Introduction to Software Engineering/Methodology

3. Subtopics

Modeling language

A modeling language is any artificial language that can be used to express information or knowledge or systems in a structure that is defined by a consistent set of rules. The rules are used for interpretation of the meaning of components in the structure. A modeling language can be graphical or textual. Graphical modeling languages use a diagram techniques with named symbols that represent concepts and lines that connect the symbols and that represent relationships and various other graphical annotation to represent constraints. Textual modeling languages typically use standardised keywords accompanied by parameters to make computer-interpretable expressions.

Example of graphical modelling languages in the field of software engineering are:

  • Business Process Modeling Notation (BPMN, and the XML form BPML) is an example of a process modeling language.
  • EXPRESS and EXPRESS-G (ISO 10303-11) is an international standard general-purpose data modeling language.
  • Extended Enterprise Modeling Language (EEML) is commonly used for business process modeling across layers.
  • Flowchart is a schematic representation of an algorithm or a stepwise process,
  • Fundamental Modeling Concepts (FMC) modeling language for software-intensive systems.
  • IDEF is a family of modeling languages, the most notable of which include IDEF0 for functional modeling, IDEF1X for information modeling, and IDEF5 for modeling ontologies.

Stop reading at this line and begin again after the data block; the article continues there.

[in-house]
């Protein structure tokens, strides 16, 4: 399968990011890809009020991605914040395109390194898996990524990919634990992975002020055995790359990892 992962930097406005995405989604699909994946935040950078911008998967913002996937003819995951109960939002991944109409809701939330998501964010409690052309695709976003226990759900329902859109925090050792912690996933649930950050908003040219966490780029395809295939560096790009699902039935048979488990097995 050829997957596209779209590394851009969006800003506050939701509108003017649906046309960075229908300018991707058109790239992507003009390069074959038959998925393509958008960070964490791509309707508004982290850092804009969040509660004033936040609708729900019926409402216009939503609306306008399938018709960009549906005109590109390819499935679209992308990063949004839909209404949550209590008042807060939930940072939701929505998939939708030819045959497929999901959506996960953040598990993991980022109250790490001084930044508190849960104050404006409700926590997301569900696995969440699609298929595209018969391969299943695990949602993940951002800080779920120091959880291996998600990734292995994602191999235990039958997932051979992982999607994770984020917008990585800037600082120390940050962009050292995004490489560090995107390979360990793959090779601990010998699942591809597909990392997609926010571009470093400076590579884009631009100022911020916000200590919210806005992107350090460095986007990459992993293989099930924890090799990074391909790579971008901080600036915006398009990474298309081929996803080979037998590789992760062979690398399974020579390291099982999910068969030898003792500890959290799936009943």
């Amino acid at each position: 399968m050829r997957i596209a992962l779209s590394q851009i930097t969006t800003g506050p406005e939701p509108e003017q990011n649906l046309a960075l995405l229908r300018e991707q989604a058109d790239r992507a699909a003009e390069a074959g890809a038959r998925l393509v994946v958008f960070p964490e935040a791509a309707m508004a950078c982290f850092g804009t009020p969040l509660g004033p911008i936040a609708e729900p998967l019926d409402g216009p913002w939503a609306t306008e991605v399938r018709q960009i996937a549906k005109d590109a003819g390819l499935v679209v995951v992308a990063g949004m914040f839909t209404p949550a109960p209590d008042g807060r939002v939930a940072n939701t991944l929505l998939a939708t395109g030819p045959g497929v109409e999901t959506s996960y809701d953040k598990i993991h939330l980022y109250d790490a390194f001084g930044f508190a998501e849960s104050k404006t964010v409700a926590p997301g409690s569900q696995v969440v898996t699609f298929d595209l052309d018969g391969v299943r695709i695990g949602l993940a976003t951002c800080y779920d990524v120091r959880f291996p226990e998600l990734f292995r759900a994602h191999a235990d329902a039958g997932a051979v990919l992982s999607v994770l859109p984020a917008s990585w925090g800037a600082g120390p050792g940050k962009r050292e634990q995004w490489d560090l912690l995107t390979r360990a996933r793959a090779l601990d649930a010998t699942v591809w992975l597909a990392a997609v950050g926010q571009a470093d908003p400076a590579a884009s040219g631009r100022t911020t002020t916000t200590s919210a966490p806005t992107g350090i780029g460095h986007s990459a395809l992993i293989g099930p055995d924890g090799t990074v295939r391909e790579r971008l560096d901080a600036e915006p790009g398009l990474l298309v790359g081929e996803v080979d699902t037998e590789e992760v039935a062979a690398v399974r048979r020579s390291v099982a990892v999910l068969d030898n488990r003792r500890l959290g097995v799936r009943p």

• LePUS3 is an object-oriented visual Design Description Language and a formal specification language that is suitable primarily for modelling large object-oriented (Java, C++, C#) programs and design patterns.
  • Specification and Description Language(SDL) is a specification language targeted at the unambiguous specification and description of the behaviour of reactive and distributed systems.
  • Unified Modeling Language (UML) is a general-purpose modeling language that is an industry standard for specifying software-intensive systems. UML 2.0, the current version, supports thirteen different diagram techniques, and has widespread tool support.

Not all modeling languages are executable, and for those that are, using them doesn't necessarily mean that programmers are no longer needed. On the contrary, executable modeling languages are intended to amplify the productivity of skilled programmers, so that they can address more difficult problems, such as parallel computing and distributed systems.